Obviously it's been being part of the WNBA--playing my first game in Madison Square Garden, going to the finals, playing in the All-Star game, winning the Sportsmanship Award. Every year, something new comes along and enriches my whole experience. But the overall experience of feeling like a professional athlete in America has been really special. Having young girls who come up to you and tell you that they're basketball players and watch the team all the time is exciting. And it's fun to be part of that, because when I was young, we didn't have that. And to be on television and have my nieces and nephews see me, and seeing them wear my shirt to the games and be proud, it's so sweet. It's been a very positive experience, and sometimes it feels like it's just a dream. Then when I see these young girls who are dreaming the dream that I'm living, it's very very exciting and it puts a big smile on my face.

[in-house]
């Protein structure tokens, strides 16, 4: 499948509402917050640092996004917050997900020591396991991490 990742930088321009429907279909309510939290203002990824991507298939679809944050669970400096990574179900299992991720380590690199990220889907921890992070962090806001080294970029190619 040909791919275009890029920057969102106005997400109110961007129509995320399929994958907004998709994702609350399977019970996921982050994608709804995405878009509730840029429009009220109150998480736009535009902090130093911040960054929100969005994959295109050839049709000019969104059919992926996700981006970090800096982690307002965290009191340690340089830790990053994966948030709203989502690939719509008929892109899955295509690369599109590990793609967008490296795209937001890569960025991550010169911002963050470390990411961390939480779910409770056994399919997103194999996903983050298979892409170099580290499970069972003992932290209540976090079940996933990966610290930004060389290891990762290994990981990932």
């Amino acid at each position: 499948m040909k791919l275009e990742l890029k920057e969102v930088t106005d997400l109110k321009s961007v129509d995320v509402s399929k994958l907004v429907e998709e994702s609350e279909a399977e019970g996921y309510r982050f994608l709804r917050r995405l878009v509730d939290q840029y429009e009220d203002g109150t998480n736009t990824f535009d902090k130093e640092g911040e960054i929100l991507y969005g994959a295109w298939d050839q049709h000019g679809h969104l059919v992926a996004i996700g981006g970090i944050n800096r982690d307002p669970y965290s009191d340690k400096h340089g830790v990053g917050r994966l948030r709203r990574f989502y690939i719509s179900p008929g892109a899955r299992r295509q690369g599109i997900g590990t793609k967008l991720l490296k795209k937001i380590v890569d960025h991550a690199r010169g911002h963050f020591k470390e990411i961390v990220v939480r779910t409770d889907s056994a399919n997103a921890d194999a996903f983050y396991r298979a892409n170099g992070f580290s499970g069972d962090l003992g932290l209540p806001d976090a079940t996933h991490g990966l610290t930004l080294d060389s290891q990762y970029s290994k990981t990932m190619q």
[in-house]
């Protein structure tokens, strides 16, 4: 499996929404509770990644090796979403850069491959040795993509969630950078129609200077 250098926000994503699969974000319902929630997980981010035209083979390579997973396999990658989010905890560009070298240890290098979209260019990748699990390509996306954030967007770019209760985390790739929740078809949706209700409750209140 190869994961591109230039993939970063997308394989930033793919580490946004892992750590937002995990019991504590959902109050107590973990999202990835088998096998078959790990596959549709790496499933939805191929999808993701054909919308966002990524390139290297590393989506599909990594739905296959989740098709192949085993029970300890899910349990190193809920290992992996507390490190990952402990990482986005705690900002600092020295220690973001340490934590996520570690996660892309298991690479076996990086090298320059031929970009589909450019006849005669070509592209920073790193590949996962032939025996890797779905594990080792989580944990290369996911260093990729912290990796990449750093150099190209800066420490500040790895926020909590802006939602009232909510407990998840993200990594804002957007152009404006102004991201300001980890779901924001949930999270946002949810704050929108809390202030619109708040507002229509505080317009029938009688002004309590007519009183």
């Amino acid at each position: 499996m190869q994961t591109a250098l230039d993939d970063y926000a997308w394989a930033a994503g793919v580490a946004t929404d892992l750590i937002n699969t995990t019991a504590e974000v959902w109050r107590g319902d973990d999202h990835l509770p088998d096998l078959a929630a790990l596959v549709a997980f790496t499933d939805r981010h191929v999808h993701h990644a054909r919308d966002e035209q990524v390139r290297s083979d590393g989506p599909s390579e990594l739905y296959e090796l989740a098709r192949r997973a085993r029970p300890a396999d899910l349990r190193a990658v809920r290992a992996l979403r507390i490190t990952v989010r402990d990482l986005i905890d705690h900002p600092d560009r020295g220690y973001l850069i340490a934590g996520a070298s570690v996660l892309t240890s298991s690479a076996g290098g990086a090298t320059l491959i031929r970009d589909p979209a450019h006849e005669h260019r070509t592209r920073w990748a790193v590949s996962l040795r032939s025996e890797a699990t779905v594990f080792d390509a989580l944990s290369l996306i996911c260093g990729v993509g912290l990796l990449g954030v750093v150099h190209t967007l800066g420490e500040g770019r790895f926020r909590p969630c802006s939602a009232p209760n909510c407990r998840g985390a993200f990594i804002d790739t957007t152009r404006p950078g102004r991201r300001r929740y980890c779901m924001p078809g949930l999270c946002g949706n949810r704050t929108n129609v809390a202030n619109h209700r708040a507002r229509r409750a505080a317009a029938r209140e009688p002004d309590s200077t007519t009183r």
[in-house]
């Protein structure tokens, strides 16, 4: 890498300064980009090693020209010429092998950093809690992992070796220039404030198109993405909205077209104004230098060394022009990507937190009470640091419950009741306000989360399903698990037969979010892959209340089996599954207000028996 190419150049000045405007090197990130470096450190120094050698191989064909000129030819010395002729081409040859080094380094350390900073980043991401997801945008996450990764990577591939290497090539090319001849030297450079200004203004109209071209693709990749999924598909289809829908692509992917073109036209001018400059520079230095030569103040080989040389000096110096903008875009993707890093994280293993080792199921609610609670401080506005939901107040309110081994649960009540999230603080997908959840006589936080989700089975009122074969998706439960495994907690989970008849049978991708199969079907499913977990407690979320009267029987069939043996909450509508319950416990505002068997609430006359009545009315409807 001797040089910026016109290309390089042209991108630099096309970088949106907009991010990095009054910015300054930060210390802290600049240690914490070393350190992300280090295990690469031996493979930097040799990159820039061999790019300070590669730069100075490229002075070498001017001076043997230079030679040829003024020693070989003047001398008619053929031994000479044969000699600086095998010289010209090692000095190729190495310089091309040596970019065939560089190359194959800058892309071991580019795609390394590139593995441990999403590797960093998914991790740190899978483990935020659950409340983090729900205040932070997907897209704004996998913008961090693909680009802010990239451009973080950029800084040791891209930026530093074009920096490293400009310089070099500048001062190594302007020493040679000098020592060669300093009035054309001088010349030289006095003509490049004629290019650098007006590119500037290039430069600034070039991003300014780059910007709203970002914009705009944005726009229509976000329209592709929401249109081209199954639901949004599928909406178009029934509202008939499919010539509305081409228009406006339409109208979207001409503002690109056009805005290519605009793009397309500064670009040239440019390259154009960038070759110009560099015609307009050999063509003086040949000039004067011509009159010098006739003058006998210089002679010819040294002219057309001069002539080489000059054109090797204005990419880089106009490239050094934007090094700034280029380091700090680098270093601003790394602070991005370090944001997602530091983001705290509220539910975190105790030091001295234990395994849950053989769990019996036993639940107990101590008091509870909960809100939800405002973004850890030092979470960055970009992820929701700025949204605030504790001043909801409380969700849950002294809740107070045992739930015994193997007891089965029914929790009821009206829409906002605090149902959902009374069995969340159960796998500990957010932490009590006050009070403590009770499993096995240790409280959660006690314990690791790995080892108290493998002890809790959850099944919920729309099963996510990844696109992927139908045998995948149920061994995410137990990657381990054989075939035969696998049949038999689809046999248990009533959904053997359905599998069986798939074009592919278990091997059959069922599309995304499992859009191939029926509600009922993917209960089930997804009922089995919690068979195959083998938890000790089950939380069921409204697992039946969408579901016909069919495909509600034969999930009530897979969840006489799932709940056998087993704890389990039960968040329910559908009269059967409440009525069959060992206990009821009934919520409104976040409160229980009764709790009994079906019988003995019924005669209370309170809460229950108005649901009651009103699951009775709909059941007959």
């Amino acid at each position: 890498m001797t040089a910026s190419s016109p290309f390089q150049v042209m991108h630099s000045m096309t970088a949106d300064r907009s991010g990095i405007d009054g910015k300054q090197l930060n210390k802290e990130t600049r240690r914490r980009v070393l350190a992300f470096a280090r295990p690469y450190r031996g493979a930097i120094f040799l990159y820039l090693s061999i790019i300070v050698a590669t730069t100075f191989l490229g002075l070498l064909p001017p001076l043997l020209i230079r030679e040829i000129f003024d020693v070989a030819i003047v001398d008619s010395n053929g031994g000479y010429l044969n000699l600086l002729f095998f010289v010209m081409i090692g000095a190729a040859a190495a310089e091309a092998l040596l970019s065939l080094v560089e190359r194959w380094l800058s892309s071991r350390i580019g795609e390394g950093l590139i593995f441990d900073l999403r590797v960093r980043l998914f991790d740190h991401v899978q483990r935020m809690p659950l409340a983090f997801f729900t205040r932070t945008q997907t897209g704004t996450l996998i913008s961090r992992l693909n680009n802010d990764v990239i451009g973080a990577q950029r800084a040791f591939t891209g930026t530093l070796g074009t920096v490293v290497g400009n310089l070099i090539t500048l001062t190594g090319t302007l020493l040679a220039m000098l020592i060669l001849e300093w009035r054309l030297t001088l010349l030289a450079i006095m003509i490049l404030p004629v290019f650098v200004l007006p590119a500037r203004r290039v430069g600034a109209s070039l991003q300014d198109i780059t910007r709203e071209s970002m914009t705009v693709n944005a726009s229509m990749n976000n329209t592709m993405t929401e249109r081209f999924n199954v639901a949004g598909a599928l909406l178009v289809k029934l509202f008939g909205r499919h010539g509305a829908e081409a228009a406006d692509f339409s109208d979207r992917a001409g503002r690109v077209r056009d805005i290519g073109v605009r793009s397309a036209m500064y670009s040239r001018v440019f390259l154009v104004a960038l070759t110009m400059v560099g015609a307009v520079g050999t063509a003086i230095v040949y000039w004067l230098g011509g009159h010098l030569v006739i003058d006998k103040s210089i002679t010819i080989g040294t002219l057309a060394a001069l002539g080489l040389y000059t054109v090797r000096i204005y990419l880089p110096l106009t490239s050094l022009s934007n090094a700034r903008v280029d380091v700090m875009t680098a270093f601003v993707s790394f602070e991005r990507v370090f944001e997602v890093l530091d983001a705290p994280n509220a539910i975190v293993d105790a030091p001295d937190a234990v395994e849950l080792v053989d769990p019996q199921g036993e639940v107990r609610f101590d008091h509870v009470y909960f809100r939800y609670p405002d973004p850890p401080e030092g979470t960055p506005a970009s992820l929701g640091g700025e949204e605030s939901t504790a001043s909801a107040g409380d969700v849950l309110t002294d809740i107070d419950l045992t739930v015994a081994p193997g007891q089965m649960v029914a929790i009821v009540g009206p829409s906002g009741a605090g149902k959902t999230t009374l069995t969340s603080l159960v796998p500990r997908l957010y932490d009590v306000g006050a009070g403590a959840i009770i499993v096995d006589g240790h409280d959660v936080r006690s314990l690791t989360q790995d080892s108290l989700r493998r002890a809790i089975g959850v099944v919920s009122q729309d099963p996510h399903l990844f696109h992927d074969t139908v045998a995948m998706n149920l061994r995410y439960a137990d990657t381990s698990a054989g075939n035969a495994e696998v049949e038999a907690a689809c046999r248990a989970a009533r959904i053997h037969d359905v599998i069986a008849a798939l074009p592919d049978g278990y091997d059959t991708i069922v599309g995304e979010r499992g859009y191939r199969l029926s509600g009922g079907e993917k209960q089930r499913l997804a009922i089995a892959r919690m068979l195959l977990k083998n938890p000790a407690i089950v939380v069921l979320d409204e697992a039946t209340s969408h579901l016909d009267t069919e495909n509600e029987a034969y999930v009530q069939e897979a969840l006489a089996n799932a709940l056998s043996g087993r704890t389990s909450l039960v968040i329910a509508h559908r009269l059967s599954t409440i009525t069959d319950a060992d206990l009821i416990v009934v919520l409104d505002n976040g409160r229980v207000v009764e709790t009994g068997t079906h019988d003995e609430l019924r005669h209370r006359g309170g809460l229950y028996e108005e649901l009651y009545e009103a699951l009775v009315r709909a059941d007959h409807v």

When you were a youngster, there wasn't the coverage of women's basketball seen today, so who did you look up to?
There were female basketball players, but we only caught glimpses of them. And their games weren't televised. You just knew their names. I knew of Carol Blazejowski, Nancy Lieberman, and Ann Meyers. I didn't get to see those women play, and I didn't even know what they looked like because you rarely saw a photo of them. But they were names and that gave me a goal to point to and try to reach--that there were women's basketball players and I could be one. And then Cheryl Miller came along and we could see her on TV, and she was like the biggest star in women's basketball, ever.